Science reporters, like many other beat journalists, are facing increasingly tough times. Even major outlets are slashing their newsrooms; laying off staff and demanding more output from those who remain. Partly as a result of this, many feel that science reporting has grown sloppier and more inaccurate as a whole over the course of the last decade.
The media's bungled handling of a single rogue scientist's extraordinarily dubious 'discovery' of a link between autism and the MMR vaccine is the most widely cited example of science journalism misfiring. But perhaps even more pernicious is the media's consistently baffled take on climate science, which has contributed to a plurality of Americans being misinformed--to this day--on the issue.
So what could be done to improve science journalism as it enters a difficult new phase in its evolution? Today, Slate is running a piece from Fiona Fox, the chief executive of the Science Media Centre, who argues that it's time to instate a set of general guidelines for the profession, which could be used to help deter editors and publishers from sensationalism and grandiosity. According to Fox, "A checklist would look something like the following:
- Every story on new research should include the sample size and highlight where it may be too small to draw general conclusions.
- Any increase in risk should be reported in absolute terms as well as percentages: For example, a "50 percent increase" in risk or a "doubling" of risk could merely mean an increase from 1 in 1,000 to 1.5 or 2 in 1,000.
- A story about medical research should provide a realistic time frame for the work's translation into a treatment or cure. It should emphasize what stage findings are at: If it is a small study in mice, it is just the beginning; if it's a huge clinical trial involving thousands of people, it is more significant.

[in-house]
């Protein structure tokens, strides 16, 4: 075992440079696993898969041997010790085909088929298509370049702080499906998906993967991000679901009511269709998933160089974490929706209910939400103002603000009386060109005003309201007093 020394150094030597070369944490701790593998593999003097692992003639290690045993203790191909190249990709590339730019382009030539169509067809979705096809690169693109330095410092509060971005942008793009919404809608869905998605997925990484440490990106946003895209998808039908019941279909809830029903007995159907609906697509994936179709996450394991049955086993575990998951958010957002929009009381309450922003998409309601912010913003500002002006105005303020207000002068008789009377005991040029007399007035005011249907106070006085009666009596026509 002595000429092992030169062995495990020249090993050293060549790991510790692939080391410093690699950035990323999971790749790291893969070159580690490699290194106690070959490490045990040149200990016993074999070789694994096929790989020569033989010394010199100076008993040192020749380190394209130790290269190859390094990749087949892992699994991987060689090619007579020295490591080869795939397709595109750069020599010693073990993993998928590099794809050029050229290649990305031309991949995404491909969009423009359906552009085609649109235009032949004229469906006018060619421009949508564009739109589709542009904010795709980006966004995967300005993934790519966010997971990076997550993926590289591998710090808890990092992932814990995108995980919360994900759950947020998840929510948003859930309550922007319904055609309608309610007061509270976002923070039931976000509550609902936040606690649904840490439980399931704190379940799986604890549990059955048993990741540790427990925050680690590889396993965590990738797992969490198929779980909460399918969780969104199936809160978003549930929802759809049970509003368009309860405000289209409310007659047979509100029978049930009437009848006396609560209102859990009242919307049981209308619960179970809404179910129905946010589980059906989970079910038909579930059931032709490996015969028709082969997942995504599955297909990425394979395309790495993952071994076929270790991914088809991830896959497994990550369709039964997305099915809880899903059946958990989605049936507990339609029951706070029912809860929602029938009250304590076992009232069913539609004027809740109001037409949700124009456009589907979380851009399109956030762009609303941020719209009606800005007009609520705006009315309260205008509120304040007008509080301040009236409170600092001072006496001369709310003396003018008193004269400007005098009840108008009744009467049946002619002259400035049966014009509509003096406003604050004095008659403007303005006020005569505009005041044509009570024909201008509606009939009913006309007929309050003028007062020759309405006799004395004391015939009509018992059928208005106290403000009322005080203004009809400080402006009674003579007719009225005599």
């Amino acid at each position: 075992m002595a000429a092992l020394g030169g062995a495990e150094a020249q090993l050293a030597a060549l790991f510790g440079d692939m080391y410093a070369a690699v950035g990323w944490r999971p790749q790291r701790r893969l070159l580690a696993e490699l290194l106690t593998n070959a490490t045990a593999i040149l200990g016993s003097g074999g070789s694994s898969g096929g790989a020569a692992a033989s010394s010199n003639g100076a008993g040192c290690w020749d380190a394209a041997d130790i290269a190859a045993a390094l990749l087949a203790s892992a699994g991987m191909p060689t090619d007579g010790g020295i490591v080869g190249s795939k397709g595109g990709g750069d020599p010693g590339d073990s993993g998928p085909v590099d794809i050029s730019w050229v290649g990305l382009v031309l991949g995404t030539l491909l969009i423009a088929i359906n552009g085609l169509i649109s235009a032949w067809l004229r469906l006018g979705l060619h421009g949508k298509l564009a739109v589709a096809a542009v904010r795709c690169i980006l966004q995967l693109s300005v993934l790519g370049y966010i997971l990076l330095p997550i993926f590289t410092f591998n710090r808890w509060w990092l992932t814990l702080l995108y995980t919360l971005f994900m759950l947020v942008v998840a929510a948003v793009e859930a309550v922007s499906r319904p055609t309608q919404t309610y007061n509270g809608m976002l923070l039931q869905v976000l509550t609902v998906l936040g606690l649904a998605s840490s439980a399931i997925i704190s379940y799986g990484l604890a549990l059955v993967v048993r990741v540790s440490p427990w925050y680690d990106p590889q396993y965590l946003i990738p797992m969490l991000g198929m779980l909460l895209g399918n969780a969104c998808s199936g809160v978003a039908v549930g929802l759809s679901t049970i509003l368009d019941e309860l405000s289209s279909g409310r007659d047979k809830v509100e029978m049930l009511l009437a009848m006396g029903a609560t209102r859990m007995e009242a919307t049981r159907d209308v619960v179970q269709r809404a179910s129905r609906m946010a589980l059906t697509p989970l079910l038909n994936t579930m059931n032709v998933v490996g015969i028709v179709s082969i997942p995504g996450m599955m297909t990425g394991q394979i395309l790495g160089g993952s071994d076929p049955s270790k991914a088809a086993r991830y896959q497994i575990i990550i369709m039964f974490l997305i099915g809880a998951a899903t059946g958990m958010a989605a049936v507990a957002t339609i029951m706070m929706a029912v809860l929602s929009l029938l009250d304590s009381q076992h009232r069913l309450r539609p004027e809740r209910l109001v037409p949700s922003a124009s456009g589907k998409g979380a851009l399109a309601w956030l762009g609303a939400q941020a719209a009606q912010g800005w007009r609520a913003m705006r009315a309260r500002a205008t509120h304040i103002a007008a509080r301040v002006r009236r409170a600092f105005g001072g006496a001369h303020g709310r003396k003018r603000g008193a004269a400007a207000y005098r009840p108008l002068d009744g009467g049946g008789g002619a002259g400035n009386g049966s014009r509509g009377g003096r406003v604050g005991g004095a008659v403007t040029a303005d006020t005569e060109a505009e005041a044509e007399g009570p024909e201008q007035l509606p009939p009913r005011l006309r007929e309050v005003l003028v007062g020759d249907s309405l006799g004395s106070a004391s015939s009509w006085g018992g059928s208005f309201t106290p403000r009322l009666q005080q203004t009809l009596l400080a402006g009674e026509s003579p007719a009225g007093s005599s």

- Stories about shocking findings should include the wider context: The first study to find something unusual is inevitably very preliminary; the 50th study to show the same thing may be justifiably alarming.
- Articles should mention where the story has come from: a conference lecture, an interview with a scientist, or a study in a peer-reviewed journal, for example.
- Another concern is the sometimes misguided application of "balance" in science reporting. An obsession with including both sides of a story has often obscured the fact that the weight of scientific evidence lies firmly on one side—witness some coverage of climate change and GM crops."
See the Slate piece (which originally ran in New Scientist) for a full and better explanation of why these tenets are so necessary to keeping the public well-informed on the latest scientific developments.
But it should be clear why I think that if those requisites were met for every story published or aired about climate change, the world would be a better place today--it would help discourage coverage of dubious work from climate skeptics (often who are funded by fossil fuels companies) by forcing writers and editors to note the triviality of their work in the context of the greater scientific community, it would rein in the sensationalism of overzealous pro-climate change stories that critics inevitably attack as melodramatic, and it would help do away with the he-said, she-said 'balance' mechanism that leads even the most venerable news outlets to quote long-discredited climate skeptics and naysayers in routine stories about global warming.
Note that these guidelines are in no way discriminatory--they apply the same rigorous standards across the board. And I would even add one: Anyone who quotes a scientist working in the private sector should identify where that scientist's funding comes from.
If successfully implemented, standards like these may be able to play a role in helping the public better understand science, and help discourage bad science and fringy skeptics. Unfortunately, that successful implementation depends on outlets who do science reporting playing ball--and it's hard to imagine, say, Fox News agreeing to the sort of standards that would deprive it of one of its favorite punching bags.